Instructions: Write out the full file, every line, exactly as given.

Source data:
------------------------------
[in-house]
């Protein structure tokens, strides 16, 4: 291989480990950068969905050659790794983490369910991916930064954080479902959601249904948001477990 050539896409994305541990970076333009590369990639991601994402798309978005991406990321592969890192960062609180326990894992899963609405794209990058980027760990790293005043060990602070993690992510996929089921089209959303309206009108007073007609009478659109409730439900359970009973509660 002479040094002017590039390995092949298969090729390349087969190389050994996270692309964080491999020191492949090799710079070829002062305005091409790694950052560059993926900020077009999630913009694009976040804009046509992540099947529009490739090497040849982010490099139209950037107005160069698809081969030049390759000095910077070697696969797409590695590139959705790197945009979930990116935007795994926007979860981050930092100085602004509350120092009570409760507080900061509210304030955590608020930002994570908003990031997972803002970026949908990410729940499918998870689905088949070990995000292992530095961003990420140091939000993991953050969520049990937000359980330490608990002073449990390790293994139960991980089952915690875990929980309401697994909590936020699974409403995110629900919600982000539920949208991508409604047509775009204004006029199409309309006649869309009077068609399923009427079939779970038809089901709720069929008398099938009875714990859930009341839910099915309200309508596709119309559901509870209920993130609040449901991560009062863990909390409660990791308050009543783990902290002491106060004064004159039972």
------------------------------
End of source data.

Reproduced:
[in-house]
């Protein structure tokens, strides 16, 4: 291989480990950068969905050659790794983490369910991916930064954080479902959601249904948001477990 050539896409994305541990970076333009590369990639991601994402798309978005991406990321592969890192960062609180326990894992899963609405794209990058980027760990790293005043060990602070993690992510996929089921089209959303309206009108007073007609009478659109409730439900359970009973509660 002479040094002017590039390995092949298969090729390349087969190389050994996270692309964080491999020191492949090799710079070829002062305005091409790694950052560059993926900020077009999630913009694009976040804009046509992540099947529009490739090497040849982010490099139209950037107005160069698809081969030049390759000095910077070697696969797409590695590139959705790197945009979930990116935007795994926007979860981050930092100085602004509350120092009570409760507080900061509210304030955590608020930002994570908003990031997972803002970026949908990410729940499918998870689905088949070990995000292992530095961003990420140091939000993991953050969520049990937000359980330490608990002073449990390790293994139960991980089952915690875990929980309401697994909590936020699974409403995110629900919600982000539920949208991508409604047509775009204004006029199409309309006649869309009077068609399923009427079939779970038809089901709720069929008398099938009875714990859930009341839910099915309200309508596709119309559901509870209920993130609040449901991560009062863990909390409660990791308050009543783990902290002491106060004064004159039972």